Addis Abeba – Educators in the Hadiya zone of the recently formed Central Ethiopia region are allegedly being subjected to arrests as they raise their voices against the long-standing issue of delayed salary payments.
Multiple sources, speaking to Addis Standard, have reported that these teachers, who have been demanding their rightful wages, are being specifically targeted by regional security forces. Consequently, a climate of fear and suppression has permeated the teaching community in the area.
An anonymous resident of Hossana town, the administrative seat of Hadiya Zone, revealed that although there has been a partial disbursement of salaries for two months, the problem of non-payment persists for teachers and civil servants in the region.
The source further claimed that those who seek their overdue wages face the risk of imprisonment and threats from security personnel. According to him, the crackdown appears to be more pronounced in Hossana town, where teachers have been particularly active on social media platforms in expressing their grievances.
The issue of delayed salary payments is particularly severe in the rural areas of the Hadiya zone, especially in the East and West Badwacho districts. In these districts, numerous educators have not received their salaries, leading to the unfortunate consequence of several schools being forced to shut down.
A teacher from East Badwacho district, Shone town, informed Addis Standard that despite receiving only slices of their salaries for September and October after persistent appeals, the full payment of their dues, including the most recent month’s salary, remains outstanding.
The same teacher confirmed incidents of harassment within the educational community, noting that authorities are withholding the salaries of 40 teachers as a repercussion for their demands for an explanation regarding the salary delays. According to him, frequent arrests have been reported among teachers who publicly address the issue in East Badwacho.
In light of the persistent challenges, the Ethiopian Human Rights Commission (EHRC) has increased its scrutiny of the human rights climate in Central and Southern Ethiopia, especially in the wake of the region’s recent restructure. The EHRC’s probe has uncovered that since 2019, salary issues for 9,000 teachers in the Zone have been chronic, with remunerations routinely delayed by 10 to 20 days and often only partially paid.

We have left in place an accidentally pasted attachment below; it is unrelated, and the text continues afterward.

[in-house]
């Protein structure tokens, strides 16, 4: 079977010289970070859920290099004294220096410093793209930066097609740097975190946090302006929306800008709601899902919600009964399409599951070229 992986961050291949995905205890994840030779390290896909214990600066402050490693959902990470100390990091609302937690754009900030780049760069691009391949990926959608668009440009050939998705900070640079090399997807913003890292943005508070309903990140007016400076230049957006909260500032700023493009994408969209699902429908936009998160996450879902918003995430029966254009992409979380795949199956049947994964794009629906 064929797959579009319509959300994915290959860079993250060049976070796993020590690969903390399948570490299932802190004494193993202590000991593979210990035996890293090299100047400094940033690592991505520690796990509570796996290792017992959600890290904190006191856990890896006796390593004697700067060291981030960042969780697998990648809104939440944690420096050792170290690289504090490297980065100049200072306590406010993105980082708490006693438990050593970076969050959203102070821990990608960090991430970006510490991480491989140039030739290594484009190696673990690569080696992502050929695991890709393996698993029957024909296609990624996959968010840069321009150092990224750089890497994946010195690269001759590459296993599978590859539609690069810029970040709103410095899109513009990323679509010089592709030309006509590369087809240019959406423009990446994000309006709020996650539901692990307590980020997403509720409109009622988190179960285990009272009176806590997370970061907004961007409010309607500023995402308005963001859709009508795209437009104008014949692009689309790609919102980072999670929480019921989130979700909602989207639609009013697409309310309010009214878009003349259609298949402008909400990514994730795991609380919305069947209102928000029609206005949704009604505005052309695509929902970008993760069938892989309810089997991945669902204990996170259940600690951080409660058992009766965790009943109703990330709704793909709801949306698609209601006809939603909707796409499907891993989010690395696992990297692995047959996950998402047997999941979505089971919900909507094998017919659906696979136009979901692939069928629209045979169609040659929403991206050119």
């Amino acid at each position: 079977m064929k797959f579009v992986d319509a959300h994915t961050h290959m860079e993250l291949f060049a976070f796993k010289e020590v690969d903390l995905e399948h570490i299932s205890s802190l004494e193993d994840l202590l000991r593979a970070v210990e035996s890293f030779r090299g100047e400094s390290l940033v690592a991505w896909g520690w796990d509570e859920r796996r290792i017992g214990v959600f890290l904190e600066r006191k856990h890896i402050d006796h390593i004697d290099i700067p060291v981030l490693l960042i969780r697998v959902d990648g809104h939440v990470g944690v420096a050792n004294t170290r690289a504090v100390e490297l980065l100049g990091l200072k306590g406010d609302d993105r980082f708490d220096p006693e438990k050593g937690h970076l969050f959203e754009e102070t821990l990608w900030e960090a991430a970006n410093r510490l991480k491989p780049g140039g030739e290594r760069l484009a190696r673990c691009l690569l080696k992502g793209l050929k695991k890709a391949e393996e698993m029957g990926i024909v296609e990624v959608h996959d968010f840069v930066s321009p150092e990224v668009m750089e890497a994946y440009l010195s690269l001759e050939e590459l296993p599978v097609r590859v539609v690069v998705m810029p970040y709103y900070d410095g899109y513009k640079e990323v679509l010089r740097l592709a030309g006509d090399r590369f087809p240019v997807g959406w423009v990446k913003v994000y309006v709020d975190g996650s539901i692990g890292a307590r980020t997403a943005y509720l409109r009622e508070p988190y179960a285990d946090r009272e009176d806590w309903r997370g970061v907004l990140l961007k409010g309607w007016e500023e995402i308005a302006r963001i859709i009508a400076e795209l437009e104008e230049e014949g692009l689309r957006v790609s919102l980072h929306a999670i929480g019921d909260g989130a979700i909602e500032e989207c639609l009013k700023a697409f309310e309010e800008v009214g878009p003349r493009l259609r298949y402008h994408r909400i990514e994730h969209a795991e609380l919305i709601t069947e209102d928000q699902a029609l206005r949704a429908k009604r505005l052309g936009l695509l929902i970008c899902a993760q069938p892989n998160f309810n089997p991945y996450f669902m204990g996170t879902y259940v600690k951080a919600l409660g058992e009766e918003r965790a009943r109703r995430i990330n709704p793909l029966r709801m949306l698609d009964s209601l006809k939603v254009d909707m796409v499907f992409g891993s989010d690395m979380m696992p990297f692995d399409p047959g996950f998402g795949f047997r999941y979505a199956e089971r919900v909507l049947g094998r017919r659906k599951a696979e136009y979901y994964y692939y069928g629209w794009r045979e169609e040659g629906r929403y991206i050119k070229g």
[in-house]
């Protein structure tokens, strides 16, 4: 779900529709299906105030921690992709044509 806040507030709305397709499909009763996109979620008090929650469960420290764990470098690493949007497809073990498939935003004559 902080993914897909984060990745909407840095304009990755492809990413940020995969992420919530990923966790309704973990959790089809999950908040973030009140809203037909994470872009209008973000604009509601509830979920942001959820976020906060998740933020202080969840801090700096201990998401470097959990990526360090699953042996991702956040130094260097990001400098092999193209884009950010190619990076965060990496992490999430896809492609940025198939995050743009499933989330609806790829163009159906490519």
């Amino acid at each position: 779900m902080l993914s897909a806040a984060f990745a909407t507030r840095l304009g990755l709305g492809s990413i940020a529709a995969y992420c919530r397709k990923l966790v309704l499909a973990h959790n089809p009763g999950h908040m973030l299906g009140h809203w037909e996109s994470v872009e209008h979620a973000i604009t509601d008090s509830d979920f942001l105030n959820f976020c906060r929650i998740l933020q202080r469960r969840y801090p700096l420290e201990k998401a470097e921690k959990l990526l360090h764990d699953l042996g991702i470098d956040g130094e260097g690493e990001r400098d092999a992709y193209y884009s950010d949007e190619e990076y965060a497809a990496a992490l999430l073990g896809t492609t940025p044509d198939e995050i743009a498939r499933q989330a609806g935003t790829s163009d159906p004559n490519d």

The predicament worsened in August 2023 when the majority of government employees faced reductions in their wages. This has precipitated a complex crisis with far-reaching social and economic ramifications, leading to a marked decline in the availability of public services. Consequently, many residents have been compelled to seek vital services, including healthcare, in adjacent zones due to the disruption of local amenities.
According to the Commission, workers are struggling to meet daily needs, cover rent, and secure loans after micro finance institutions halted lending to civil servants. Many have no alternative sources of income and are resorting to ad-hoc jobs such as selling furniture. The EHRC has documented cases of intimidation, including threats, assaults, and imprisonment, directed at those protesting the lack of payment.
Healthcare services in the four districts have been severely disrupted by strikes due to wage non-payment. Notably, Shone Primary Hospital, which serves 650,000 people, was forced to close in October 2023 as staff ceased work.
The impact on education is also profound, with over 101,000 public school students left without classes during the investigation, as teachers have gone unpaid.
The EHRC revealed last week that city and district officials have attributed recent salary delays to a shortage in the budget. Typically, employee salaries are financed through subsidies from the federal government, bolstered by locally generated revenue. However, the reallocation of these federal funds for alternate expenditures, notably fertilizer purchases, has precipitated a shortfall in the allocation for salaries.
Despite these financial hurdles, the administration of Hadiya Zone has been striving to fill the budgetary gaps with loans, ensuring salary payments for eight of the 19 districts, according to the EHRC.
The EHRC is urging the government to implement corrective actions to guarantee timely payment of wages and to protect fundamental rights. It references both international law and Ethiopia’s labor statutes, which require wages to be paid at least once a month. AS
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